I always make a big batch of Bolognese and end up with leftovers – this Italian sloppy Joe sandwich reinvents the leftovers into an entirely new and delicious meal. And don’t forget extra napkins, it gets messy. This upgraded Italian twist on the kitschy classic, the sloppy Joe, is made with chunky, meat-packed Bolognese sauce, sautéed rapini and melted, creamy burrata piled onto fresh ciabatta. I use homemade ciabatta, making use of a new hobby of mine, baking bread.
The slightly bitter sautéed rapini pairs with the sweetness of the Bolognese sauce and contrasts with the spicy Calabrian chili paste. The crusty bread helps to hold everything in the sandwich mixture together while the Bolognese fills all the nooks.
A Sloppy Joe is a sandwich made with tomato sauce or even ketchup mixed into ground beef with onions. It was created by a midwestern restaurant in the 1930’s and popularized for its use of minimal ingredients. During the Great Depression the loose meat sandwich allowed restaurants and cooks to stretch ingredients for a small cost. Since then sloppy joes have become a classic on diner menus for comfort food nationwide.
Typical sloppy joes meat is made with ground beef seasoned with a tomato-based sauce or ketchup seasoned with brown sugar, mustard, garlic powder, onion powder and Worcestershire sauce resembling a BBQ sauce. In New Jersey a sloppy Joe is more similar to a Reuben, a triple decker sandwich made with deli meats like turkey, ham and corned beef or roast beef with cheese, coleslaw and Russian dressing on rye. My Italian twist on the recipe is an elevated take on the sloppy joe recipe.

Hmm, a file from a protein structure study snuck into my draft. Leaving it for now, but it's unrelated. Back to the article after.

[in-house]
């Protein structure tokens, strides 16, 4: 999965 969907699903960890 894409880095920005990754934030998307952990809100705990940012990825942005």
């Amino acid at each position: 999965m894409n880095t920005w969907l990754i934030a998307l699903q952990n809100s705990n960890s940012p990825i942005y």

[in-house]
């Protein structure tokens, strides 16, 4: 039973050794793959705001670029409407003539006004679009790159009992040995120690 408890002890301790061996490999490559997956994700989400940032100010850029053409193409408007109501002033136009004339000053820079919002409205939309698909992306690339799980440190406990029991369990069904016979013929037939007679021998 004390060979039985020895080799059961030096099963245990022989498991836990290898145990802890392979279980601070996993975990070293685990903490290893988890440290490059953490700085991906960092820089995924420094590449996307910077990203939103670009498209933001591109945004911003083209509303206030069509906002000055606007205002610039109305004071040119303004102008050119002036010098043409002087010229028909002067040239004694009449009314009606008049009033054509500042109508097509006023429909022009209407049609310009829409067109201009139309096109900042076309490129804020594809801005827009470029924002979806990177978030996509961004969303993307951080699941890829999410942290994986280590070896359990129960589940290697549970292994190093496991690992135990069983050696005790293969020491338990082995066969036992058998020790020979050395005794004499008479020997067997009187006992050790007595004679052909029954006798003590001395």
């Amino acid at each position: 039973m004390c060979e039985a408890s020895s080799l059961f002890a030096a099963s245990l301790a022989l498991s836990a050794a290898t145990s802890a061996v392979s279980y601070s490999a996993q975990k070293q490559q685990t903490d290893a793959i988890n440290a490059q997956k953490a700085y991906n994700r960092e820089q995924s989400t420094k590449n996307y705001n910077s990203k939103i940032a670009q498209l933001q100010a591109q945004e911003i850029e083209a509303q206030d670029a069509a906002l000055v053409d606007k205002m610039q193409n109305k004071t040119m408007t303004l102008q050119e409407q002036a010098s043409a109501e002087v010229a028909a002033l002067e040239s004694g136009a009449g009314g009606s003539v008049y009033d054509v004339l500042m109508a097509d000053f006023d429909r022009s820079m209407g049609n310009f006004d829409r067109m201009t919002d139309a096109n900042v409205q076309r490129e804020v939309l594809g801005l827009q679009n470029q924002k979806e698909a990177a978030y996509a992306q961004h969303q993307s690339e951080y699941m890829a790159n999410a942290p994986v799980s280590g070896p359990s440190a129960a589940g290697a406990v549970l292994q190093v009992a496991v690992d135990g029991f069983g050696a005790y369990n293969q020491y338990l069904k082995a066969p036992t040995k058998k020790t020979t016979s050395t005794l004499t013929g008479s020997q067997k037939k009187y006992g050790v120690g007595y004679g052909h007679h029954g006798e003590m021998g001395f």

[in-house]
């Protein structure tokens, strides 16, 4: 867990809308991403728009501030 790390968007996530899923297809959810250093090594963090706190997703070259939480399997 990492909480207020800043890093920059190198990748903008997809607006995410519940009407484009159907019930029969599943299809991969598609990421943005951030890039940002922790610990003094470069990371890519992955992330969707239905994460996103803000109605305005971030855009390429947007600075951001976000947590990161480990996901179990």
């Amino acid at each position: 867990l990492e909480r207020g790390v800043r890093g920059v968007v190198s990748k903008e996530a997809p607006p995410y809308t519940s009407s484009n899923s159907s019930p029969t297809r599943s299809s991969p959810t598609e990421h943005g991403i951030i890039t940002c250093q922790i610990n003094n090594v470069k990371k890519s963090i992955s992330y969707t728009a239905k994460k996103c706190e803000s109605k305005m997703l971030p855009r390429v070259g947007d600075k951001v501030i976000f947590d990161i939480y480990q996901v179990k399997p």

The rapini or broccoli rabe is simply sautéed in olive oil with a bit of garlic. The bunches somewhat resemble broccoli though they don’t form large broccoli heads. The slight bitter taste complements the burrata and bolognese.
Ciabatta is a porous, rustic white bead from Italy. This bread is perfect for this sandwich because it has a chewy crust with an airy inside which seeps up the sauce without losing it’s structural integrity.
They are little red Italian chili peppers that pack a punch and once preserved in oil (as used here), they are smoky, salty, fruity and spicy all at the same time. I use the paste or ground version of them to add a bit of spice. For a more mild version of the recipe simply omit the calabrian chilies in this recipe.
This recipe is a great way to rework leftover bolognese. My recipe for bolognese uses beef, veal and pork simmered slowly over a few hours for a rich, hearty sauce that replaces seasoned beef in this twist on the classic recipe.
Burrata, a soft cow’s milk cheese from Italy, is essentially mozzarella filled with a creamy interior. The burrata can added to this sandwich chilled for a contrast in temperature or melted over the bolognese for a messy, delightful sandwich that may require a fork and knife.
Heat oven to broil on high.
Sauté the rapini in olive oil with garlic.
Cut the loaf of ciabatta in half lengthwise and then again widthwise so you have two buns for your sandwiches.
Evenly spread the calabrian chili paste over each of the bottom halves of the sandwiches.
Top each with 1 cup of the Bolognese followed by a handful of sautéed rapini and torn pieces of burrata.
Arrange on an aluminum foil-lined baking sheet. Add the top half of the bread to the baking sheet as well.
Broil until the burrata is melted and the bread is golden brown. Close the sandwich and serve hot.
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